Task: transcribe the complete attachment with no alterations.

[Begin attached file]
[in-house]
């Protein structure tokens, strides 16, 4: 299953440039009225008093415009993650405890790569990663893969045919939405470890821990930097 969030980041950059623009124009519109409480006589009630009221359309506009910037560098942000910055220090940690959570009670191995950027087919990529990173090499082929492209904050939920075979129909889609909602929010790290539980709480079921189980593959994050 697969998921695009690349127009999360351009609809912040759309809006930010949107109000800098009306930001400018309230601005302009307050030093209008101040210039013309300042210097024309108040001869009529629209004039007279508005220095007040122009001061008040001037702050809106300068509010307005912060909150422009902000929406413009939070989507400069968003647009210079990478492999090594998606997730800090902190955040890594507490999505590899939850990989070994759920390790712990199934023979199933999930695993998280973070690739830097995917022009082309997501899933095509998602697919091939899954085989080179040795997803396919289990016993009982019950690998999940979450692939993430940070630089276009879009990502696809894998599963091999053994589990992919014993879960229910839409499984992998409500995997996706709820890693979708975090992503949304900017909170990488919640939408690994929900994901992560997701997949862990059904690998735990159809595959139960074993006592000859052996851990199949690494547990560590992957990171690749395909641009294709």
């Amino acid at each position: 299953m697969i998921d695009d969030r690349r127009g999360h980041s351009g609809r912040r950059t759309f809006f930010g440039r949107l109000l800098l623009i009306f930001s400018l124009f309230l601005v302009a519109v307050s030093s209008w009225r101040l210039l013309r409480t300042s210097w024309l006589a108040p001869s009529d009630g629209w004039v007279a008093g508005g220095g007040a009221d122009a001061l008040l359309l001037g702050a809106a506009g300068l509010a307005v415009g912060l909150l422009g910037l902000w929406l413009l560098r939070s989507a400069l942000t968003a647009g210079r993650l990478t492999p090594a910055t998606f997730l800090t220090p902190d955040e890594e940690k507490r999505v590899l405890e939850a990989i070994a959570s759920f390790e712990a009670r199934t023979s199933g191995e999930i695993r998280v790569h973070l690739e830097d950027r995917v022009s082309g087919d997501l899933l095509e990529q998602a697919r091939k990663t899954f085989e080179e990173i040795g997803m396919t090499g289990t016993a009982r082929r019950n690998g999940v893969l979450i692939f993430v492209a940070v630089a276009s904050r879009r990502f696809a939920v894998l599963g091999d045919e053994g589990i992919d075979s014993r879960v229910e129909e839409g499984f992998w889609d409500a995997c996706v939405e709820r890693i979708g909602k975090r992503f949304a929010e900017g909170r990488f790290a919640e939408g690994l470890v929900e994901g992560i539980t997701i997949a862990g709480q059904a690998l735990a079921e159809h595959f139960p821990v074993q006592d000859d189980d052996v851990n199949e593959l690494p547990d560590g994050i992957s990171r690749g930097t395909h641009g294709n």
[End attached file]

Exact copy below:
[in-house]
């Protein structure tokens, strides 16, 4: 299953440039009225008093415009993650405890790569990663893969045919939405470890821990930097 969030980041950059623009124009519109409480006589009630009221359309506009910037560098942000910055220090940690959570009670191995950027087919990529990173090499082929492209904050939920075979129909889609909602929010790290539980709480079921189980593959994050 697969998921695009690349127009999360351009609809912040759309809006930010949107109000800098009306930001400018309230601005302009307050030093209008101040210039013309300042210097024309108040001869009529629209004039007279508005220095007040122009001061008040001037702050809106300068509010307005912060909150422009902000929406413009939070989507400069968003647009210079990478492999090594998606997730800090902190955040890594507490999505590899939850990989070994759920390790712990199934023979199933999930695993998280973070690739830097995917022009082309997501899933095509998602697919091939899954085989080179040795997803396919289990016993009982019950690998999940979450692939993430940070630089276009879009990502696809894998599963091999053994589990992919014993879960229910839409499984992998409500995997996706709820890693979708975090992503949304900017909170990488919640939408690994929900994901992560997701997949862990059904690998735990159809595959139960074993006592000859052996851990199949690494547990560590992957990171690749395909641009294709």
């Amino acid at each position: 299953m697969i998921d695009d969030r690349r127009g999360h980041s351009g609809r912040r950059t759309f809006f930010g440039r949107l109000l800098l623009i009306f930001s400018l124009f309230l601005v302009a519109v307050s030093s209008w009225r101040l210039l013309r409480t300042s210097w024309l006589a108040p001869s009529d009630g629209w004039v007279a008093g508005g220095g007040a009221d122009a001061l008040l359309l001037g702050a809106a506009g300068l509010a307005v415009g912060l909150l422009g910037l902000w929406l413009l560098r939070s989507a400069l942000t968003a647009g210079r993650l990478t492999p090594a910055t998606f997730l800090t220090p902190d955040e890594e940690k507490r999505v590899l405890e939850a990989i070994a959570s759920f390790e712990a009670r199934t023979s199933g191995e999930i695993r998280v790569h973070l690739e830097d950027r995917v022009s082309g087919d997501l899933l095509e990529q998602a697919r091939k990663t899954f085989e080179e990173i040795g997803m396919t090499g289990t016993a009982r082929r019950n690998g999940v893969l979450i692939f993430v492209a940070v630089a276009s904050r879009r990502f696809a939920v894998l599963g091999d045919e053994g589990i992919d075979s014993r879960v229910e129909e839409g499984f992998w889609d409500a995997c996706v939405e709820r890693i979708g909602k975090r992503f949304a929010e900017g909170r990488f790290a919640e939408g690994l470890v929900e994901g992560i539980t997701i997949a862990g709480q059904a690998l735990a079921e159809h595959f139960p821990v074993q006592d000859d189980d052996v851990n199949e593959l690494p547990d560590g994050i992957s990171r690749g930097t395909h641009g294709n």